Lucy Patterson talks to Yasemin Koc from the British Council about scientific thinking as a versatile tool for life.
“The beauty of science is that it can be applied to any field,” explains Yasemin Koc, a young scientist with a wealth of varied career experience behind her. “It teaches a certain analytical way of thinking. A problem is broken down into pieces and examined from a number of different angles. It helps you to understand certain things better. It can be a tool, like another language.” It’s a tool that Yasemin has put to very good use, through her undergraduate and PhD studies, as a business analyst for the international bank JP Morgan, and now as the advisor for science communication and innovation to the British Council, based in London, UK.
The foundation for Yasemin’s interest in science was laid in school. “I became interested in chemistry at grammar school when our teacher told us that he would be collecting our notebooks to rate them. I panicked and ended up rewriting the whole thing. By the end I understood so much that I got full marks in all my chemistry exams.
“In addition to chemistry, volleyball was my big passion (I had played for several different teams in Schwaig near Nürnberg, Germany), and it definitely helped that the coach was my chemistry teacher!”
Yasemin feels like a European: she was born in Nuremberg, has a German passport, and went to school in the area. When she was 18, however, her family, of Turkish roots, moved to Istanbul where she graduated from a German school two years later.
The first of her passions then took her to the Vienna University of Technologyw1, Austria, to study physical and analytical chemistry, and across the Atlantic for a master’s degree at MITw2 in Boston, USA, analysing synthetic spider silk in a materials lab. Her next stop was London, UK, where she did a five-year PhD in nanotechnology at Imperial Collegew3 (to take nanotechnology to the classroom, see Harrison, 2006, and Mallmann, 2008). “At the time, in 2003, nanotechnology was the hottest science field to enter. I contacted professor Andreas Manz, a pioneer in the field, and started my project in his lab soon after.”
Yasemin developed a diagnostic tool, the top-secret details of which are now patented by the American company that funded her research (Benninger et al., 2006). The handheld device (similar to an airport metal detector) uses microfluidics nanotechnology to detect a disease in the saliva of an infected person: the person being tested spits on the device, which returns a result in less than one minute.
After completing her PhD, Yasemin decided to change tack a little, becoming a business analyst for JP Morganw4. There, she used her problem-solving skills as a scientist to analyse businesses – how they are organised, how they communicate and how they handle data – and tried to find ways to make them more efficient. “Banks love taking on scientists since they have the ability to think analytically. You present them with a problem, they divide it into its individual components, investigate where the problem might lie, and find an efficient solution.”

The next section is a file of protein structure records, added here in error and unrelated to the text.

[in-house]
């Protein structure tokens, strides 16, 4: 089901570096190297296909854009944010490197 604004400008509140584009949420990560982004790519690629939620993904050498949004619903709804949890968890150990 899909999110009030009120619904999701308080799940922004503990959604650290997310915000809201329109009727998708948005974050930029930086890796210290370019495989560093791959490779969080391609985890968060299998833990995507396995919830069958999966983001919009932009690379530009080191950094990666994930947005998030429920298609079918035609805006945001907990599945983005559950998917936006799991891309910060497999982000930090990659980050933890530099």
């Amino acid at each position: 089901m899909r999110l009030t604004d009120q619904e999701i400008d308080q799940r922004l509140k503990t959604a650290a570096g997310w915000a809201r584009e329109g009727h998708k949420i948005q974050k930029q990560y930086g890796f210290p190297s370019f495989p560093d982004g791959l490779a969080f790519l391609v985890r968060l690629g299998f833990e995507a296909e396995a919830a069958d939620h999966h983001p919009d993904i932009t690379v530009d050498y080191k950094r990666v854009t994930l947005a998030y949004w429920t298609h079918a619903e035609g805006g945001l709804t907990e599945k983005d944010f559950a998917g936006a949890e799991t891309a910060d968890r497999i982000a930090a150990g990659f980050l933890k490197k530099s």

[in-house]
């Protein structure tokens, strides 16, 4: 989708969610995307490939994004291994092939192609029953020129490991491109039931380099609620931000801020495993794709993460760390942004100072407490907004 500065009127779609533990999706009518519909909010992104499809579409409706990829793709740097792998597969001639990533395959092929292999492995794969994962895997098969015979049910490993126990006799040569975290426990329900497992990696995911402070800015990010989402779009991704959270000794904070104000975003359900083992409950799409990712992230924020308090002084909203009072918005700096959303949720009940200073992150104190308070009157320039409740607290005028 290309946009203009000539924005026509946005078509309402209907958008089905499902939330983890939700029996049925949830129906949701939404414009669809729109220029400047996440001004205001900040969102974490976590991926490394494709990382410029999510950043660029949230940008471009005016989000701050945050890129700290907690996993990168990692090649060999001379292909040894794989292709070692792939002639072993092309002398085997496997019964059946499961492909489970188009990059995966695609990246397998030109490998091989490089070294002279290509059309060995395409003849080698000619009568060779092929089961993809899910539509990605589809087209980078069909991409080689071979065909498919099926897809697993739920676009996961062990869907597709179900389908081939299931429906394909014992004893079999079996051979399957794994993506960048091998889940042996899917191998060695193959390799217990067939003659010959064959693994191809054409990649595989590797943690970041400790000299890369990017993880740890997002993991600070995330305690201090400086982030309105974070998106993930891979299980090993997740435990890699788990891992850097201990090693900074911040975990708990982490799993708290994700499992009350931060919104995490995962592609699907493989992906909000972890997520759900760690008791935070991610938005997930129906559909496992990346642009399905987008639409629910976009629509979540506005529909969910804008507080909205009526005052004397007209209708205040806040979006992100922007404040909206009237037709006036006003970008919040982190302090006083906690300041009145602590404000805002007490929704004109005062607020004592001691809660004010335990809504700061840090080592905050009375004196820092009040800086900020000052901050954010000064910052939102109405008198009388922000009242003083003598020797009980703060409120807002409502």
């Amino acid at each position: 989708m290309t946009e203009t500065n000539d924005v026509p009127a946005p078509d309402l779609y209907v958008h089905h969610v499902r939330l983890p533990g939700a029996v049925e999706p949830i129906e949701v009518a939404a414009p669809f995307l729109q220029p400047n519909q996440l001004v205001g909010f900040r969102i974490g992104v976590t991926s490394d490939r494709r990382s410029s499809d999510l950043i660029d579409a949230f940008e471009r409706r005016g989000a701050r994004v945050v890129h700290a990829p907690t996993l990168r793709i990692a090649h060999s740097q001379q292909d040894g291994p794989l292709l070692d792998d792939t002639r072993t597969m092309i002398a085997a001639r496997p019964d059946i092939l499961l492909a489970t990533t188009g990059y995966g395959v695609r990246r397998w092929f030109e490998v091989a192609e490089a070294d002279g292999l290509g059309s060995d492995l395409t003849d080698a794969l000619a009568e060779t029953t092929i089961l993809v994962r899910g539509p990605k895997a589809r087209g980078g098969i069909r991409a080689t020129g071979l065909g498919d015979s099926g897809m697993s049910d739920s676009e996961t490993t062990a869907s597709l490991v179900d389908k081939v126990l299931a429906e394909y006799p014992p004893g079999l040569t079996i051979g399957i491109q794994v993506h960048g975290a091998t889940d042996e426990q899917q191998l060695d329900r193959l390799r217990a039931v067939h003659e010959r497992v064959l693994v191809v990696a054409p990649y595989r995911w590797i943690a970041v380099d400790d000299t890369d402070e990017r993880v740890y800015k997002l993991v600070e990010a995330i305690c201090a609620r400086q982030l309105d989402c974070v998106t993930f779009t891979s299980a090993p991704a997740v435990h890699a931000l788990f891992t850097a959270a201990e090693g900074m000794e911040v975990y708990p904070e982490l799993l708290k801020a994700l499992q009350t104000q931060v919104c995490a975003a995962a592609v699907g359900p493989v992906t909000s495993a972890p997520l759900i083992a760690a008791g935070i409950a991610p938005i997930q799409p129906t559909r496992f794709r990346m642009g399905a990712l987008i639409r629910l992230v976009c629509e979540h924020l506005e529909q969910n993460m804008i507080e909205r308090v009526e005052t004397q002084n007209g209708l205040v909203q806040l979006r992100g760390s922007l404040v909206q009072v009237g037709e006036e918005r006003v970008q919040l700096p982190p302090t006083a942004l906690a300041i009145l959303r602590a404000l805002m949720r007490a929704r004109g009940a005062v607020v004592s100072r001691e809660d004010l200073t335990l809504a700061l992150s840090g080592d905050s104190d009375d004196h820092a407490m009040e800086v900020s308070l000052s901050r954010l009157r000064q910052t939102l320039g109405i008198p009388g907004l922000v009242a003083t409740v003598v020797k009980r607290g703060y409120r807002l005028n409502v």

One year later, Yasemin was again ready for a new challenge. Her current job is the advisor for science communication and innovation to the British Councilw5, an international cultural relations organisation promoting British culture and education opportunities globally. As part of the science team, Yasemin works on several programmes designed to build collaborations with and between scientists, and to encourage discussion and exchange between science and society.
“I find my job immensely inspiring, as its main purpose is to connect: we connect the scientists with each other, scientists with policymakers, scientists with society. We want to enable scientists to make a real change.”
How does Yasemin spend a typical day? This turned out to be a question that she happily found somewhat difficult to answer: “A day-to-day description of my job would be difficult because it varies so much – which is basically what makes my job so amazing! One day I might attend a meeting with the Royal Societyw6 to discuss a series of science policy seminars we are planning to run. For example, at the moment I am working with our South African offices on a science policy seminar discussing food, bringing together scientists, policy makers, students and people from the street to discuss the issues of food in modern times.
“Last week I had a meeting with the Norwegian Academy of Sciences and Lettersw7 about our round of debates on the relationship between science and society, bringing together politicians from Norway and the UK, scientists and other critical minds. A few weeks ago, I attended a breakfast meeting at the House of Lords [the upper house of the British parliament] on nanotechnology.
“The situations I experience in this job can be just mind-blowing. I meet science ministers, members of Parliament, famous researchers, famous thinkers, journalists…but the most exciting part of my work is creating the connection between scientists and non-scientists by understanding the scientific world.”
Could this be something for you, too? Here’s Yasemin’s recommendation if you’re interested in a job like hers: “Anyone who has done a scientific degree and believes in the connection of science and other disciplines should apply for a job like this!”